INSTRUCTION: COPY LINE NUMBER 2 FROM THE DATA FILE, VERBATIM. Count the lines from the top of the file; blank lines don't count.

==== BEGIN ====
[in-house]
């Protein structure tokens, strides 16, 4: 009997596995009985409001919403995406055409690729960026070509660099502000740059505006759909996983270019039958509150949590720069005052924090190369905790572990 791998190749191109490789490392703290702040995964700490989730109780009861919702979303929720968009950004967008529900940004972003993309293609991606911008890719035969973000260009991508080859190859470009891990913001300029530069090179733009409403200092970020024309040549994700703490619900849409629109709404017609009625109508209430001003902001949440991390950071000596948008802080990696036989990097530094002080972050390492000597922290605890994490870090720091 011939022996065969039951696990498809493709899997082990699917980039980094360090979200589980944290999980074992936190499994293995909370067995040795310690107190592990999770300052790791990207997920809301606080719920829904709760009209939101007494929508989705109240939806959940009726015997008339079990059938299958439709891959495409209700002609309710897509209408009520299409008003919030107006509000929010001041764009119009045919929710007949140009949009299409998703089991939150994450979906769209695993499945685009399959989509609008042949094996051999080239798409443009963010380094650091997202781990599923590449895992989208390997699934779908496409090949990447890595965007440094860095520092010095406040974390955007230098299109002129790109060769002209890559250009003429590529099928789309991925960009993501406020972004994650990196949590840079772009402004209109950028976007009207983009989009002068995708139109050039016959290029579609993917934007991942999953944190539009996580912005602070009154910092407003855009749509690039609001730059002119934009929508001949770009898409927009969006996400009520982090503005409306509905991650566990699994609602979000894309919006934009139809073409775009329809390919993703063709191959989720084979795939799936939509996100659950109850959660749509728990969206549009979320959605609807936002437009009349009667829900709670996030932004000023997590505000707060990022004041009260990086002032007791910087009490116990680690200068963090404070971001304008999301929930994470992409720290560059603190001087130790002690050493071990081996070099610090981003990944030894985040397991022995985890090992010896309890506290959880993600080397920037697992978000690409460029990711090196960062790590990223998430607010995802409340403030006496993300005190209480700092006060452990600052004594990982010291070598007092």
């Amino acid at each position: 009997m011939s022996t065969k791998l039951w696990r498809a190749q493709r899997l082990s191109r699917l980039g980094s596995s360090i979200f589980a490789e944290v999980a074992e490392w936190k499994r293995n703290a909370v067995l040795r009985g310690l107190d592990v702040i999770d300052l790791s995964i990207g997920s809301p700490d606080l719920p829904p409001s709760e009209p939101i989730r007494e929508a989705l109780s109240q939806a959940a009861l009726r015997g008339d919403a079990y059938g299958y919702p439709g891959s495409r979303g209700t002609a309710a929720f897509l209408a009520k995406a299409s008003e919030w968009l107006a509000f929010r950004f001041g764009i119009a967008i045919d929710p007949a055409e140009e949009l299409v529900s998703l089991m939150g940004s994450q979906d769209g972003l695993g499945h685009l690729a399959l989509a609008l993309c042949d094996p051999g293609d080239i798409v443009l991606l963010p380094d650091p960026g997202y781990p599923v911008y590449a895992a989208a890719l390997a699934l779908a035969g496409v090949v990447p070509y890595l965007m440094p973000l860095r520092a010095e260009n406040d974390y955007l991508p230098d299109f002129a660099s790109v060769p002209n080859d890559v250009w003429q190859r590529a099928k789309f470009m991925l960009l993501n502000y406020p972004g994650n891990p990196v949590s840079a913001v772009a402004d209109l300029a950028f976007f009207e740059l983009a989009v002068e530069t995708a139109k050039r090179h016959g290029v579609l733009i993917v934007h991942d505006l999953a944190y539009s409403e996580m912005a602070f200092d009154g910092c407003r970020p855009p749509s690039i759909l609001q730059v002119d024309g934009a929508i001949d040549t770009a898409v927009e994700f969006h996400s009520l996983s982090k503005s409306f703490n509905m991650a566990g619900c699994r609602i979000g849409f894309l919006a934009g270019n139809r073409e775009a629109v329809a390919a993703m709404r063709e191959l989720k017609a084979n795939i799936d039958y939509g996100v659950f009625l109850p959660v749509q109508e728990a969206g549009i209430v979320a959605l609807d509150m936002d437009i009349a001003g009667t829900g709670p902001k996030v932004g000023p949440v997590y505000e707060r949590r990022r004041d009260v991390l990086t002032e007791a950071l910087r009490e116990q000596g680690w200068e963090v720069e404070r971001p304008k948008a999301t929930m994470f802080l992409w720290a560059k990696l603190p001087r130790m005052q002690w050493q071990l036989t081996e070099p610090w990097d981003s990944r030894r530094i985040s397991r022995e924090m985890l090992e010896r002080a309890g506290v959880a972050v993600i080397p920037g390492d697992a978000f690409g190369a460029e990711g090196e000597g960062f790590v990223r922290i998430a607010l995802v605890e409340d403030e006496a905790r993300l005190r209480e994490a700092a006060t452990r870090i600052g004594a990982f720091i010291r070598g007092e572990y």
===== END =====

């Protein structure tokens, strides 16, 4: 009997596995009985409001919403995406055409690729960026070509660099502000740059505006759909996983270019039958509150949590720069005052924090190369905790572990 791998190749191109490789490392703290702040995964700490989730109780009861919702979303929720968009950004967008529900940004972003993309293609991606911008890719035969973000260009991508080859190859470009891990913001300029530069090179733009409403200092970020024309040549994700703490619900849409629109709404017609009625109508209430001003902001949440991390950071000596948008802080990696036989990097530094002080972050390492000597922290605890994490870090720091 011939022996065969039951696990498809493709899997082990699917980039980094360090979200589980944290999980074992936190499994293995909370067995040795310690107190592990999770300052790791990207997920809301606080719920829904709760009209939101007494929508989705109240939806959940009726015997008339079990059938299958439709891959495409209700002609309710897509209408009520299409008003919030107006509000929010001041764009119009045919929710007949140009949009299409998703089991939150994450979906769209695993499945685009399959989509609008042949094996051999080239798409443009963010380094650091997202781990599923590449895992989208390997699934779908496409090949990447890595965007440094860095520092010095406040974390955007230098299109002129790109060769002209890559250009003429590529099928789309991925960009993501406020972004994650990196949590840079772009402004209109950028976007009207983009989009002068995708139109050039016959290029579609993917934007991942999953944190539009996580912005602070009154910092407003855009749509690039609001730059002119934009929508001949770009898409927009969006996400009520982090503005409306509905991650566990699994609602979000894309919006934009139809073409775009329809390919993703063709191959989720084979795939799936939509996100659950109850959660749509728990969206549009979320959605609807936002437009009349009667829900709670996030932004000023997590505000707060990022004041009260990086002032007791910087009490116990680690200068963090404070971001304008999301929930994470992409720290560059603190001087130790002690050493071990081996070099610090981003990944030894985040397991022995985890090992010896309890506290959880993600080397920037697992978000690409460029990711090196960062790590990223998430607010995802409340403030006496993300005190209480700092006060452990600052004594990982010291070598007092």